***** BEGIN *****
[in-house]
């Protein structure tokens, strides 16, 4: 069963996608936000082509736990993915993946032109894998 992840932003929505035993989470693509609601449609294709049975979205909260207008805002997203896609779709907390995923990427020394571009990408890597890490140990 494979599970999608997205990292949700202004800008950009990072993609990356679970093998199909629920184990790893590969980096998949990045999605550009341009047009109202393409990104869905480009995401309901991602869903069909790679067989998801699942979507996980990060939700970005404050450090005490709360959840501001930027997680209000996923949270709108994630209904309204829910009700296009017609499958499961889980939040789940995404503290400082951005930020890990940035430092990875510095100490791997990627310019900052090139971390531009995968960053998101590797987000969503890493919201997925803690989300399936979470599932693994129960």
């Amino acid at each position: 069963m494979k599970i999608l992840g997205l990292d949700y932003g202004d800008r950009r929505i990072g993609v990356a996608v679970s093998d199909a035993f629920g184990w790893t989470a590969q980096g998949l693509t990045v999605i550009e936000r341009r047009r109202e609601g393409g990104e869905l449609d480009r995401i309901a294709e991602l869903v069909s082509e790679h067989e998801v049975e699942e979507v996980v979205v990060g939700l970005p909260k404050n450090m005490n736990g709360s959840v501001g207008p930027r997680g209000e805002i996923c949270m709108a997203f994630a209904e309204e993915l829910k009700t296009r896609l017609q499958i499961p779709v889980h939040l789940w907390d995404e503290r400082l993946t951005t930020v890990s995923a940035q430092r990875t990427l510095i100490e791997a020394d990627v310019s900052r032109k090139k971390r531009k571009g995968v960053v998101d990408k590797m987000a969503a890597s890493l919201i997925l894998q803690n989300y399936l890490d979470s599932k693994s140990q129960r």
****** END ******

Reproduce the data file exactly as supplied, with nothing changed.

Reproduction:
[in-house]
């Protein structure tokens, strides 16, 4: 069963996608936000082509736990993915993946032109894998 992840932003929505035993989470693509609601449609294709049975979205909260207008805002997203896609779709907390995923990427020394571009990408890597890490140990 494979599970999608997205990292949700202004800008950009990072993609990356679970093998199909629920184990790893590969980096998949990045999605550009341009047009109202393409990104869905480009995401309901991602869903069909790679067989998801699942979507996980990060939700970005404050450090005490709360959840501001930027997680209000996923949270709108994630209904309204829910009700296009017609499958499961889980939040789940995404503290400082951005930020890990940035430092990875510095100490791997990627310019900052090139971390531009995968960053998101590797987000969503890493919201997925803690989300399936979470599932693994129960």
């Amino acid at each position: 069963m494979k599970i999608l992840g997205l990292d949700y932003g202004d800008r950009r929505i990072g993609v990356a996608v679970s093998d199909a035993f629920g184990w790893t989470a590969q980096g998949l693509t990045v999605i550009e936000r341009r047009r109202e609601g393409g990104e869905l449609d480009r995401i309901a294709e991602l869903v069909s082509e790679h067989e998801v049975e699942e979507v996980v979205v990060g939700l970005p909260k404050n450090m005490n736990g709360s959840v501001g207008p930027r997680g209000e805002i996923c949270m709108a997203f994630a209904e309204e993915l829910k009700t296009r896609l017609q499958i499961p779709v889980h939040l789940w907390d995404e503290r400082l993946t951005t930020v890990s995923a940035q430092r990875t990427l510095i100490e791997a020394d990627v310019s900052r032109k090139k971390r531009k571009g995968v960053v998101d990408k590797m987000a969503a890597s890493l919201i997925l894998q803690n989300y399936l890490d979470s599932k693994s140990q129960r």